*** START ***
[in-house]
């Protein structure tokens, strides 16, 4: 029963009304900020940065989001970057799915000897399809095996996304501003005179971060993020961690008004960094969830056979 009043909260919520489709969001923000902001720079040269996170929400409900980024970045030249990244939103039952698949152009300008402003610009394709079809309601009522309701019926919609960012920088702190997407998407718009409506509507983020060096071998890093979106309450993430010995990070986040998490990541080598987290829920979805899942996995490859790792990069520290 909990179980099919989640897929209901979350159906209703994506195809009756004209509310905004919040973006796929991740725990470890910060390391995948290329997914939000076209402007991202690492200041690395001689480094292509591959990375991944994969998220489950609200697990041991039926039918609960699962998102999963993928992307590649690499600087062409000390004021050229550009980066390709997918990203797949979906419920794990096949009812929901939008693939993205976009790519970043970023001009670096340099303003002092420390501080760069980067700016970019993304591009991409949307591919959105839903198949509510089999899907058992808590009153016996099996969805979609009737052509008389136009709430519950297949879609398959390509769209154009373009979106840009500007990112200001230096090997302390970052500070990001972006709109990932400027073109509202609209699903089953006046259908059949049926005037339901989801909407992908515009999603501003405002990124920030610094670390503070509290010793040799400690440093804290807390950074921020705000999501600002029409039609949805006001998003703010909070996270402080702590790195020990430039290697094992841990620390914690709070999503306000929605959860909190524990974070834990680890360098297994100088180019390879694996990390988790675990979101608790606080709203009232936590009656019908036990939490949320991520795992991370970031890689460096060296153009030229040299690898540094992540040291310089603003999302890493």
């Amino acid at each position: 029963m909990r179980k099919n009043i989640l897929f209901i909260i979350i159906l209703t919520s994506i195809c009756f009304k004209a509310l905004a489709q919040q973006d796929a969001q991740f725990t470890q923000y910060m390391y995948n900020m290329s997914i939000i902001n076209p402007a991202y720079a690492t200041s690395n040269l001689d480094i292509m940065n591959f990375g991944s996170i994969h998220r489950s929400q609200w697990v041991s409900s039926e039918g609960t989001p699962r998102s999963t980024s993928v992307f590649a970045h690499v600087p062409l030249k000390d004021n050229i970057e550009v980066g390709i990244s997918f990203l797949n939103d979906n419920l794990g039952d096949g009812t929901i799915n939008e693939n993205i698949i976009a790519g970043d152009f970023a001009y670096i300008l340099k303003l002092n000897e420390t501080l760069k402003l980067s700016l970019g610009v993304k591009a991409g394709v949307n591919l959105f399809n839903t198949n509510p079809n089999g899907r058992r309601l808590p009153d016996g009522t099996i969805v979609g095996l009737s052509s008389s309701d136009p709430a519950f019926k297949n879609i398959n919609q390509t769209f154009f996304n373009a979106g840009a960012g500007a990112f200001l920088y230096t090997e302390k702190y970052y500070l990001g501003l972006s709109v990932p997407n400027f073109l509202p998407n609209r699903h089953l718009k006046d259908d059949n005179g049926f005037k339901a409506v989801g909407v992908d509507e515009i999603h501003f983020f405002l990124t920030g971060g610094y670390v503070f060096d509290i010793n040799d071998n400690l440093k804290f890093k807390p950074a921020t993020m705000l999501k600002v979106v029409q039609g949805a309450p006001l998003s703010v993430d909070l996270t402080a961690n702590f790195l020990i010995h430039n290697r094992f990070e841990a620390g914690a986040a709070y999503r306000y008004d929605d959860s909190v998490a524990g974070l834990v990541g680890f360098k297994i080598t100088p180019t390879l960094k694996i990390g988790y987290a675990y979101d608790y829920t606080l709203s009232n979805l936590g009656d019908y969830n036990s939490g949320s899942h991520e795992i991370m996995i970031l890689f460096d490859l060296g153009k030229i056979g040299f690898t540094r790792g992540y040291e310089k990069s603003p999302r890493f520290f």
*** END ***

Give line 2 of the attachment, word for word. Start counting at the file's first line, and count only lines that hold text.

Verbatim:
């Protein structure tokens, strides 16, 4: 029963009304900020940065989001970057799915000897399809095996996304501003005179971060993020961690008004960094969830056979 009043909260919520489709969001923000902001720079040269996170929400409900980024970045030249990244939103039952698949152009300008402003610009394709079809309601009522309701019926919609960012920088702190997407998407718009409506509507983020060096071998890093979106309450993430010995990070986040998490990541080598987290829920979805899942996995490859790792990069520290 909990179980099919989640897929209901979350159906209703994506195809009756004209509310905004919040973006796929991740725990470890910060390391995948290329997914939000076209402007991202690492200041690395001689480094292509591959990375991944994969998220489950609200697990041991039926039918609960699962998102999963993928992307590649690499600087062409000390004021050229550009980066390709997918990203797949979906419920794990096949009812929901939008693939993205976009790519970043970023001009670096340099303003002092420390501080760069980067700016970019993304591009991409949307591919959105839903198949509510089999899907058992808590009153016996099996969805979609009737052509008389136009709430519950297949879609398959390509769209154009373009979106840009500007990112200001230096090997302390970052500070990001972006709109990932400027073109509202609209699903089953006046259908059949049926005037339901989801909407992908515009999603501003405002990124920030610094670390503070509290010793040799400690440093804290807390950074921020705000999501600002029409039609949805006001998003703010909070996270402080702590790195020990430039290697094992841990620390914690709070999503306000929605959860909190524990974070834990680890360098297994100088180019390879694996990390988790675990979101608790606080709203009232936590009656019908036990939490949320991520795992991370970031890689460096060296153009030229040299690898540094992540040291310089603003999302890493």